I do like coming across quirky stories in the press. My eye was caught this week by a story that said more than 300,000 items of lost property were handed into Transport for London in 2015. “So what?”, you may think…
It was the next paragraph that made me laugh. Apart from the items you’d expect, like keys and umbrellas and wallets… lost items also included a prosthetic leg, a full drum kit and a large fitted carpet! I mean, how could you possibly forget or lose such things? I have left a carrier bag on a bus (many, many years ago!) and lost the odd key… but a fitted carpet? I think I’d notice that.
In another life, a job in a lost property office might be rather interesting, there would certainly be lots of material for a novel. The percentage of items restored to their rightful owners is only just over 20%, so that’s an awful lot of items that go unclaimed.
After three months, all the unclaimed items have any personal data removed before they are either donated to charities including The Salvation Army and the British Red Cross, or recycled, or sold at auction… and the income received from selling unclaimed property last year was a whopping £257,176.16!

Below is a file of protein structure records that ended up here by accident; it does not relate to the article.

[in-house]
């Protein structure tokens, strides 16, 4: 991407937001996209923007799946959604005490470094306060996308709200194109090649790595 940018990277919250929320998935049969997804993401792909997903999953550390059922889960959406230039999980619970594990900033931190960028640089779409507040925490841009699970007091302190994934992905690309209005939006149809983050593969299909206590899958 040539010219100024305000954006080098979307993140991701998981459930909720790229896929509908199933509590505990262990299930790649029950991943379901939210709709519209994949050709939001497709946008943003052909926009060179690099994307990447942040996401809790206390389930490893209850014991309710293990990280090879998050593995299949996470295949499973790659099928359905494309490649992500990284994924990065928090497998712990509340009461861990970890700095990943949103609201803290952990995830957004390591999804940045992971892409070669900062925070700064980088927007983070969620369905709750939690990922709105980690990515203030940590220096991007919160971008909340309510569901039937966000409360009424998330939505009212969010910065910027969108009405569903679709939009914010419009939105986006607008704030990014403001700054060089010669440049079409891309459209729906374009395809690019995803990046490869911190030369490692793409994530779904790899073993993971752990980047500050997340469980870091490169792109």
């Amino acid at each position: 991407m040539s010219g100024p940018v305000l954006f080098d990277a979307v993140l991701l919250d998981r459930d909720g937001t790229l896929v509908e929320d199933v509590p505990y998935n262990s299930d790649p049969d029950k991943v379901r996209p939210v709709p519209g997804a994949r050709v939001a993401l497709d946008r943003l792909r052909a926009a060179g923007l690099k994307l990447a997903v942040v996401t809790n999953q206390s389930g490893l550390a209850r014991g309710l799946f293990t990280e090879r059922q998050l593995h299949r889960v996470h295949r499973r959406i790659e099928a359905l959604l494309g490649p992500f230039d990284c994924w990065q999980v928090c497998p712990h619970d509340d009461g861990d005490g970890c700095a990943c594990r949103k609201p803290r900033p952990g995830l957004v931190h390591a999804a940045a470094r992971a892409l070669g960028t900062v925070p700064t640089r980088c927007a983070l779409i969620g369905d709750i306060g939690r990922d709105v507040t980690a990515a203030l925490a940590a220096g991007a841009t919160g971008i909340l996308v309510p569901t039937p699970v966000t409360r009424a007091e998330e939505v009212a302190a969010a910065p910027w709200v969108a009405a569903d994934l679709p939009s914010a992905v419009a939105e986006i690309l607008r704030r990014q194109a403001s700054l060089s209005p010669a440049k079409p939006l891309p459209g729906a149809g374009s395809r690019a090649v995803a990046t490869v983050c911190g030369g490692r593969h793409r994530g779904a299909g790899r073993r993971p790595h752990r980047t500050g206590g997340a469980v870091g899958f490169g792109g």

I have visions of an enormous cupboard tucked away in some Dickensian back alley near one of the main train stations in London with shelf upon shelf stacked with weird and wonderful items. I don’t suppose it’s anything like that at all, but it sounds fascinating.
Tracking down something you have lost at an airport or on an aeroplane however is, by the sound of it, a much more hi-tech process. There is a website where passengers sadly parted from their goods and chattels can post the details, or ‘claim’ for the missing item. The list for just London Heathrow is extensive, as you can imagine, and ranges from some poor soul who has lost a Jo Malone candle, to a stuffed animal (not just a stuffed toy, which worried me a bit!) and loads and loads of mobiles, laptops and pieces of clothing.
The internet has also come into its own when it comes to lost pets. I see so many posts online (many of them heart-breaking) detailing where the family pet dog was last seen… Years ago, all you could do was put up ‘lost’ posters on lampposts and ask all your neighbours to keep their eyes peeled. Now, the chances of finding your beloved pet are much higher as you can so quickly pass on the details to so many people. I often follow posts through just to be see if there is a happy ending… and very often, there is.
I’m still worried about that person who got home and found they’d mislaid their lounge carpet though…